Medical Trade Mission to India, 41125-41127 [E9-19565]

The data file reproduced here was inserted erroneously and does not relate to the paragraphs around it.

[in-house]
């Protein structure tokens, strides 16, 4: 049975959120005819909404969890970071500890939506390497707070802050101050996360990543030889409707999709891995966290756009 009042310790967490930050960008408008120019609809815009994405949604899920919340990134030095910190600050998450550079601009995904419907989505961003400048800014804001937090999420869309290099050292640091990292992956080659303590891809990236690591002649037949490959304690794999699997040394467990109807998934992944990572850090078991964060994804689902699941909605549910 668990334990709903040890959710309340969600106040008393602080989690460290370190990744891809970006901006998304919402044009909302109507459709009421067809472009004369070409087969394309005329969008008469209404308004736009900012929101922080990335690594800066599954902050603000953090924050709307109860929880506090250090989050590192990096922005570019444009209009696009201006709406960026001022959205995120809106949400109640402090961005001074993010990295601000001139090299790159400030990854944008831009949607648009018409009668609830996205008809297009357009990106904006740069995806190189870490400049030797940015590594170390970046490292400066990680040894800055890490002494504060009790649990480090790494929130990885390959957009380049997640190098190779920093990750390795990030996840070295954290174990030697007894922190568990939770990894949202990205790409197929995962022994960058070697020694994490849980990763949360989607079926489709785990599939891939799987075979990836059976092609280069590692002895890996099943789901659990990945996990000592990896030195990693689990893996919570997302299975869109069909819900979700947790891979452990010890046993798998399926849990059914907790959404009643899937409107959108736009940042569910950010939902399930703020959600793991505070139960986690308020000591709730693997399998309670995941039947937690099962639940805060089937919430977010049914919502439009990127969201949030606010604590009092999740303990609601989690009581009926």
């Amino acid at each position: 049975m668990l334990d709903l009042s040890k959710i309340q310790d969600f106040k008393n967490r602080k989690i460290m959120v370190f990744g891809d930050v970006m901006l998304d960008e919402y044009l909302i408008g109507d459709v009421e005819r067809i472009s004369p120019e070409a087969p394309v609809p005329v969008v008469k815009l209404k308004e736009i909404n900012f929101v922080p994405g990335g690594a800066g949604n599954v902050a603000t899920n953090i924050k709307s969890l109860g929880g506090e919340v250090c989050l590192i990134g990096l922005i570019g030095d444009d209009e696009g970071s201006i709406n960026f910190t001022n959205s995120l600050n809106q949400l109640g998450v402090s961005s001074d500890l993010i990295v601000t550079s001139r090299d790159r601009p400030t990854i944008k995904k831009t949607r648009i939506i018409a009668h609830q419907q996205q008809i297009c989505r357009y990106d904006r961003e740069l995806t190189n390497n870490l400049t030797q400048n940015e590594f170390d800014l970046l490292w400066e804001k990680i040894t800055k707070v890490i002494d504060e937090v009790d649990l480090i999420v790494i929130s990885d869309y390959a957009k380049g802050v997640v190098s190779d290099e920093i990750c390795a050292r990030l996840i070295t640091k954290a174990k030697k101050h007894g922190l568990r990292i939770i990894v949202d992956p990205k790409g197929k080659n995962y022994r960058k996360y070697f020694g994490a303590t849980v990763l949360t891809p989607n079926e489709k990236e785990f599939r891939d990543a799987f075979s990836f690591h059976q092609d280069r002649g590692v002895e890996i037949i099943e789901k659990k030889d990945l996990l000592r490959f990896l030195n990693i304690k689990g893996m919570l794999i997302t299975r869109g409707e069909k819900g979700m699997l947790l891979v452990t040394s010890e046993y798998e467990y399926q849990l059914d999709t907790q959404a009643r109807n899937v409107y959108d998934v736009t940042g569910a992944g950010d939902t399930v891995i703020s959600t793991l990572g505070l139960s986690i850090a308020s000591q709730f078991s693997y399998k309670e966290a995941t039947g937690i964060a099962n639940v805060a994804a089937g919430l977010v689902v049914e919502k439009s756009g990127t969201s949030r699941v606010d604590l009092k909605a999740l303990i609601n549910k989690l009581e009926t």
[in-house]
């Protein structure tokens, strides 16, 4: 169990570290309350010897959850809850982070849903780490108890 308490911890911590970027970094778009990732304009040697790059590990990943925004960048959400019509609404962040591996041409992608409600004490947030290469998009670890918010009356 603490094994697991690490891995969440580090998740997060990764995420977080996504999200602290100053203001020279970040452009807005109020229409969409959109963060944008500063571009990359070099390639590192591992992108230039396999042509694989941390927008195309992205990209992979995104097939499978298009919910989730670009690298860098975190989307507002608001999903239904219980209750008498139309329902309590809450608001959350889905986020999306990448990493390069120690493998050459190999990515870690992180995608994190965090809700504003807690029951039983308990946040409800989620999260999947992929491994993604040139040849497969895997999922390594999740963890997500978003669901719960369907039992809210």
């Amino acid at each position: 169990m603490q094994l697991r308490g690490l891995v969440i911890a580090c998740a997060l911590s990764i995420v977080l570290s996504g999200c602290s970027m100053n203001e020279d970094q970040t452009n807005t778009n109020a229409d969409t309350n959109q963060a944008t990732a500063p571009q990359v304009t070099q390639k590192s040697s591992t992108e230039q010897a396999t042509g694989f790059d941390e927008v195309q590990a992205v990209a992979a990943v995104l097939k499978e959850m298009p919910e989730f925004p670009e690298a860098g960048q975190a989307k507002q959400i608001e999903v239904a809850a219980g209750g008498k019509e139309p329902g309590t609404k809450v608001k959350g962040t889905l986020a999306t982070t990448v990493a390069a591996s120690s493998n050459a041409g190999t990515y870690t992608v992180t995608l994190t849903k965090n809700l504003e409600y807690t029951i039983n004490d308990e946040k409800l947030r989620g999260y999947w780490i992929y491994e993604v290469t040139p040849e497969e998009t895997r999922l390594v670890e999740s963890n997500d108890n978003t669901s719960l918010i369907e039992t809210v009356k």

Download as PDF mstockstill on DSKH9S0YB1PROD with NOTICES Federal Register / Vol. 74, No. 156 / Friday, August 14, 2009 / Notices Conservation, and Education Division, Office of Protected Resources, National Marine Fisheries Service, 1315 EastWest Highway, Silver Spring, MD 20910–3235 or by telephoning the contact listed here (see FOR FURTHER INFORMATION CONTACT), or online at: http://www.nmfs.noaa.gov/pr/permits/ incidental.htm. Documents cited in this notice may be viewed, by appointment, during regular business hours, at the aforementioned address. FOR FURTHER INFORMATION CONTACT: Howard Goldstein or Ken Hollingshead, Office of Protected Resources, NMFS, 301–713–2289. SUPPLEMENTARY INFORMATION: Section 101(a)(5)(A) of the MMPA (16 U.S.C. 1361 et seq.) directs the NMFS to allow, upon request, the incidental, but not intentional, taking of small numbers of marine mammals by United States citizens who engage in a specified activity (other than commercial fishing) within a specified geographical region, if certain findings are made by NMFS and regulations are issued. Under the MMPA, the term ‘‘taking’’ means to harass, hunt, capture, or kill or to attempt to harass, hunt capture, or kill marine mammals. Authorization for incidental taking, in the form of an annual LOA, may be granted by NMFS for periods up to five years if NMFS finds, after notification and opportunity for public comment, that the taking will have a negligible impact on the species or stock(s) of marine mammals, and will not have an unmitigable adverse impact on the availability of the species or stock(s) for subsistence uses (where relevant). In addition, NMFS must prescribe regulations that include permissible methods of taking and other means effecting the least practicable adverse impact on the species and its habitat (i.e., mitigation), and on the availability of the species for subsistence uses, paying particular attention to rookeries, mating rounds, and areas of similar significance. The regulations also must include requirements pertaining to the monitoring and reporting of such taking. Regulations governing the taking incidental to EROS were published on June 19, 2008 (73 FR 34889), and remain in effect through July 19, 2013. For detailed information on this action, please refer to that Federal Register notice. The species that applicants may take in small numbers during EROS activities are bottlenose dolphins (Tursiops truncatus), Atlantic spotted dolphins (Stenella frontalis), pantropical spotted dolphins (Stenella attenuata), Clymene dolphins (Stenella clymene), striped dolphins (Stenella VerDate Nov<24>2008 16:27 Aug 13, 2009 Jkt 217001 coeruleoalba), spinner dolphins (Stenella longirostris), rough-toothed dolphins (Steno bredanensis), Risso’s dolphins (Grampus griseus), melonheaded whales (Peponocephala electra), short-finned pilot whales (Globicephala macrorhynchus), and sperm whales (Physeter macrocephalus). Pursuant to these regulations, NMFS has issued an LOA to EOG Resources, Inc. Issuance of the LOA is based on a finding made in the preamble to the final rule that the total taking by these activities (with monitoring, mitigation, and reporting measures) will result in no more than a negligible impact on the affected species or stock(s) of marine mammals and will not have an unmitigable adverse impact on subsistence uses. NMFS also finds that the applicant will meet the requirements contained in the implementing regulations and LOA, including monitoring, mitigation, and reporting requirements. Dated: August 10, 2009. James H. Lecky, Director, Office of Protected Resources, National Marine Fisheries Service. [FR Doc. E9–19546 Filed 8–13–09; 8:45 am] BILLING CODE 3510–22–S DEPARTMENT OF COMMERCE International Trade Administration Medical Trade Mission to India AGENCY: International Trade Administration, Department of Commerce. ACTION: Notice. Mission Description The United States Department of Commerce, International Trade Administration, U.S. and Foreign Commercial Service is organizing a Medical Trade Mission to New Delhi, Chennai and Mumbai, India, March 8– 13, 2010. The Medical Trade Mission to India will include representatives of U.S. medical/healthcare industry manufacturers (equipment and devices including laboratory, emergency, diagnostic, physiotherapy, and orthopedic equipment, and healthcare information technology) and service providers. The mission will introduce U.S. suppliers to prospective end-users and partners whose needs and capabilities are targeted to each U.S. participant’s business objectives. The delegates will meet with Indian government officials to obtain first-hand information about regulations, policies and procedures and will visit healthcare PO 00000 Frm 00018 Fmt 4703 Sfmt 4703 41125 facilities. The Commercial Service in India (CS India) will organize appointments and briefings in New Delhi, Chennai and Mumbai, India’s major healthcare industry hubs. U.S. participants will have the opportunity to interact with U.S. Embassy and Consulate officials and CS India healthcare specialists to discuss industry developments, opportunities, and marketing strategies. Medical Fair India, one of the largest medical tradeshows in India, coincides in time and location with the last stop of the Trade Mission. Trade Mission participants, therefore, can exhibit at the tradeshow, in the U.S. Pavilion, as part of their program. Companies wishing to exhibit in the U.S. pavilion at the Medical Fair can register through the CS India office to receive a discount. Commercial Setting The Indian healthcare industry is experiencing a rapid transformation and is emerging as a promising market for U.S. suppliers of high-end products. The Indian healthcare market, currently at $35 billion annually, is expected to reach more than $75 billion annually by 2012. The growth in affluence of more than 300 million middle-income consumers is creating demand for higher standards of healthcare. The changing demographic profile and the rise of lifestyle-related diseases have altered the health seeking behavior of the consumer. While private insurance covers only 10% of the population, coverage is growing at 40% per year. The medical infrastructure in India is insufficient for the population, with demand for hospitals and beds far exceeding supply. The problem is acute in rural India, which accounts for over half of India’s population, while about 80 percent of available hospital beds are located in the urban centers. Both government and private operators have major expansion plans to meet demand and increase quality. Healthcare in India is provided through primary care facilities and secondary and tertiary care hospitals. While the public sector provides primary and secondary care, tertiary care hospitals are owned and managed by both government and private sector. Over the next 5–6 years, 150–200 tertiary hospital projects are expected to be constructed, including hospitals of varying capacities. Most Indian healthcare facilities use imported medical equipment for diagnosis, treatment and surgery with over 35% of the imports coming from the U.S. New specialty and super-specialty hospitals depend on the import of high-end medical equipment for over 65 percent E:\FR\FM\14AUN1.SGM 14AUN1 41126 Federal Register / Vol. 74, No. 156 / Friday, August 14, 2009 / Notices of their needs, and this sector is growing at a rate of 15 percent annually. Medical tourism is one of the major external drivers of growth in India’s healthcare sector. India treated 450,000 foreign patients in 2007 and the expected increase in this sector is contributing to improved quality controls. India’s National Accreditation Board for Hospitals (NABH) operates accreditation programs for healthcare organizations. Some private hospitals are also applying for certification from international accreditation organizations such as the Joint Commission International (JCI). Accreditation by NABH and JCI has ensured better standards of healthcare in hospitals. Mission Goals The goal of the Medical Trade Mission to India is to (1) familiarize the U.S. companies with the current healthcare situation as well as the developments taking place; (2) introduce U.S. companies to appropriate government officials in India to learn about various regulatory procedure and policies; and (3) introduce companies to potential end-users, representatives and partners. Monday, March 8 ............... Tuesday, March 9 .............. Wednesday, March 10 ....... Thursday, March 11 .......... Friday, March 12 ............... mstockstill on DSKH9S0YB1PROD with NOTICES Saturday, March 13 ........... • Pre-travel briefings/webinars on subjects including business practices in India and specifics on the medical/ healthcare industry; • Embassy/Consulate briefings on the business climate, political scenario, and medical/healthcare industry in New Delhi, Chennai and Mumbai; • Pre-scheduled meetings with potential partners, distributors, endusers, or local industry contacts in New Delhi, Chennai and Mumbai; • Meetings with Indian Government officials; • Tour of public and private hospitals and interaction with senior hospital staff; • Networking receptions in three cities of the trade mission; • Built-up 9-sq meter exhibitor booth* in the U.S. Pavilion at Medical Fair India, Mumbai. (Option two only) *Contact us for price of booth. Proposed Mission Timetable Mission participants will be encouraged to arrive Saturday, March 6, 2010 to allow time to adjust to their new surroundings before the mission program begins on Monday, March 8. New Delhi Embassy briefing by U.S. Departments of Commerce and State. Meetings with Government of India ministries. One-on-one business appointments. Evening: Networking reception. New Delhi/Chennai Industry briefing. One-on-one business appointments. Hospital or other site visit. Check-out of the hotel. Evening flight to Chennai. Chennai Breakfast briefing by the U.S. Commercial Service at hotel. Hospital visit and meeting with senior management, including the procurement executives. One-on-one business appointments. Evening: Networking reception. Chennai/Mumbai One-on-one business appointments. Check-out of the hotel. Afternoon flight to Mumbai. Mumbai Breakfast briefing by the U.S. Commercial Service at hotel. One-on-one business appointments or exhibition at Medical Fair India. Evening: Networking reception. Mumbai Hospital chain visit and meeting with senior management. Medical Fair India 2010. Evening: Check-out of the hotel or remain in Mumbai for Medical Fair India. Depart for Mumbai International airport for onward travel. Participation Requirements All parties interested in participating in the Medical Trade Mission to India must complete and submit an application for consideration by the Department of Commerce. All VerDate Nov<24>2008 Mission Scenario The first stop on the mission itinerary is New Delhi, the capital. In meetings with representatives of the Ministry of Health, Drug Controller General Office, and Department of Pharmaceuticals, the U.S. mission members will learn about policies, regulations and opportunities in the country’s healthcare industry, such as expansion plans of the Fortis and Max hospital groups. Chennai and Mumbai are the second and third stops of the mission, located in southern and western India respectively. Several corporate hospital chains have their headquarters in these cities. These include the Apollo Group in Chennai, and Wockhard and the Tata Institute of Fundamental Research in Mumbai. The three cities on the mission itinerary are the regional hubs for the Indian medical/healthcare industry. End-users often prefer to be serviced by regional distributors/agents based in these cities, rather than country-wide distributors. In all three cities the delegates will attend U.S. Embassy or Consulate industry briefings and take part in networking events and business matchmaking appointments. Participation in the mission will include the following: 16:27 Aug 13, 2009 Jkt 217001 applicants will be evaluated on their ability to meet certain conditions and best satisfy the selection criteria as outlined below. The mission is open on a first come first served basis to 15 qualified U.S. companies. Additional PO 00000 Frm 00019 Fmt 4703 Sfmt 4703 applications will be considered as time and space permit. Fees and Expenses After a company has been selected to participate on the mission, a payment to E:\FR\FM\14AUN1.SGM 14AUN1 Federal Register / Vol. 74, No. 156 / Friday, August 14, 2009 / Notices the Department of Commerce in the form of a participation fee is required. The participation fees reflect two options: Option 1: March 8–13, 2010. Participation in the Trade Mission in all three cities: New Delhi, Chennai, and Mumbai. The participation fee will be $4,600 for large firms and $3,900 for a small or medium-sized enterprise (SME),* this includes one principal representative. The fee for each additional firm representative (large firm or SME) is $500. Option 2: March 8–11, 2010 participate in the Trade Mission in two cities: New Delhi and Chennai and March 12–14, exhibit at the Medical Fair India 2010 in Mumbai. The participation fee for New Delhi-Chennai and exhibiting in the Fair in Mumbai $6,800 ($3,600 Trade Mission fee + $3,200 for 9-sq meter booth space**) for large firms and $6,100 ($2,900 Trade Mission fee + $3,200 for 9-sq meter booth space) for an SME,* which includes one principal representative. The fee for each additional firm representative (large firm or SME) is $250. Expenses for lodging, some meals, incidentals, and travel (except for transportation to and from meetings) will be the responsibility of each mission participant. Conditions for Participation • An applicant must submit a completed and signed mission application and supplemental application materials, including adequate information on the company’s products and/or services, primary market objectives, and goals for participation. • Each applicant must also certify that the products and services it seeks to export through the mission are either produced in the United States, or, if not, marketed under the name of a U.S. firm and have at least fifty-one percent U.S. content. • Suitability of a company’s products or services to the mission’s goals. • Applicant’s potential for business in India, including likelihood of exports resulting from the trade mission. • Consistency of the applicant’s goals and objectives with the stated scope of the trade mission. Any partisan political activities (including political contributions) of an applicant are entirely irrelevant to the selection process. Timeframe for Recruitment and Applications Mission recruitment will be conducted in an open and public manner, including posting in the Federal Register, the Commerce Department trade mission calendar (http://www.ita.doc.gov/doctm/tmcal. html), and other Internet Web sites; press releases to general and trade media; direct mail; notices by industry trade associations and other multiplier groups; and publicity at industry meetings, symposia, conferences, and trade shows. Recruitment for the mission will begin immediately and conclude no later than January 8, 2010. Contacts U.S. Commercial Service; Healthcare Team Ms. Jetta DeNend, International Trade Specialist, U.S. Commercial Service, 33 Whitehall St. 22nd Floor, New York, NY 10004. Ph: 212–809–2644/Fax: 212–809–268. E-mail: Jetta.DeNend@mail.doc.gov. U.S. Commercial Service in India Mr. Srimoti Mukherji, U.S. Commercial Service, New Delhi. Ph: 91–11–23472000, ext 2226. Fax: 91–11–23315172. Srimoti.Mukherji@mail.doc.gov. Lisa Huot, Global Trade Programs, Commercial Service Trade Missions Program. [FR Doc. E9–19565 Filed 8–13–09; 8:45 am] BILLING CODE 3510–DS–P Selection Criteria for Participation Selection will be based on the following criteria: mstockstill on DSKH9S0YB1PROD with NOTICES * An DEPARTMENT OF COMMERCE SME is defined as a firm with 500 or fewer employees or that otherwise qualifies as a small business under SBA regulations (see http:// www.sba.gov/services/contractingopportunities/size standardstopics/index.html). Parent companies, affiliates, and subsidiaries will be considered when determining business size. The dual pricing schedule reflects the Commercial Service’s user fee schedule that became effective May 1, 2008 (for additional information see http://www.export.gov/ newsletter/march2008/initiatives.html). ** Minimum booth space is 9-sq meters. Companies can take larger space for which cost will be calculated accordingly. VerDate Nov<24>2008 16:27 Aug 13, 2009 Jkt 217001 National Oceanic and Atmospheric Administration Notice of Modifications for the GOES Data Collection Platform Radio Set (DCPRS) Certification Standards at 300 bps and 1200 bps SUMMARY: NOAA is making a change to the certification standards for the transmitters that participate in the GOES Data Collection System (DCS). The primary purpose of this change is PO 00000 Frm 00020 Fmt 4703 Sfmt 4703 41127 to enhance the flexibility of the system, to provide better messaging capabilities, additional system capacity, improve timing and frequency stability, and conform to the regulations for out-ofband emissions specified by the National Telecommunication and Information Administration (NTIA). The GOES DCS will operate under new certification procedures that will allow new data collection platforms to use a frequency channel with half the current bandwidth (.75 Hz), though existing platforms will continue to use frequency channels with 1.5 Hz bandwidth until suitable replacements are ascertained. The owners of the existing platforms are invited to upgrade their units as soon as possible. New data collection platforms will be assigned a narrow band channel in the restructured GOES DCS. These new certification standards may be reviewed on the NOAA Web site: http:// noaasis.noaa.gov/DCS/docs/DCPR_ CS2final.doc. DATES: Start of service [October 1, 2009]. FOR FURTHER INFORMATION CONTACT: Comments may be provided to the NOAA GOES DCS Program Manager, at Kay.Metcalf@noaa.gov or you can contact her at 301–817–4558. SUPPLEMENTARY INFORMATION: Since the advent of the Geostationary Operational Environmental Satellites (GOES) and the on-board transponder, environmental data from remote platforms has been collected and relayed in real time to federal and international environmental managers and scientists. Known as the GOES Data Collection System (DCS), this satellite transmission technology consists of over 20,000 Data Collection Platforms (DCPs), dedicated satellite receive and transmit capability, and ground/satellite processing and distribution equipment. Data collected from DCPs measures or monitors such varied parameters as rainfall, river stage levels, soil conditions, seismic or tsunami conditions, aircraft flight environment and fire conditions. These data are also used to verify and serve as ‘‘ground truth’’ for other types of remotely sensed data such as NEXRAD and satellitederived precipitation estimates. DCS data provides fast, reliable information for flood, fire, tsunami and other disaster forecasts and warnings amounting to incalculable savings in lives and property damage. This system provides critical support to the U.S. Corp of Engineers, U.S. Geological Survey, the Bureau of Land Management, the National Weather Service and other federal and state agencies to monitor and forecast the flood stages in the upper Mississippi E:\FR\FM\14AUN1.SGM 14AUN1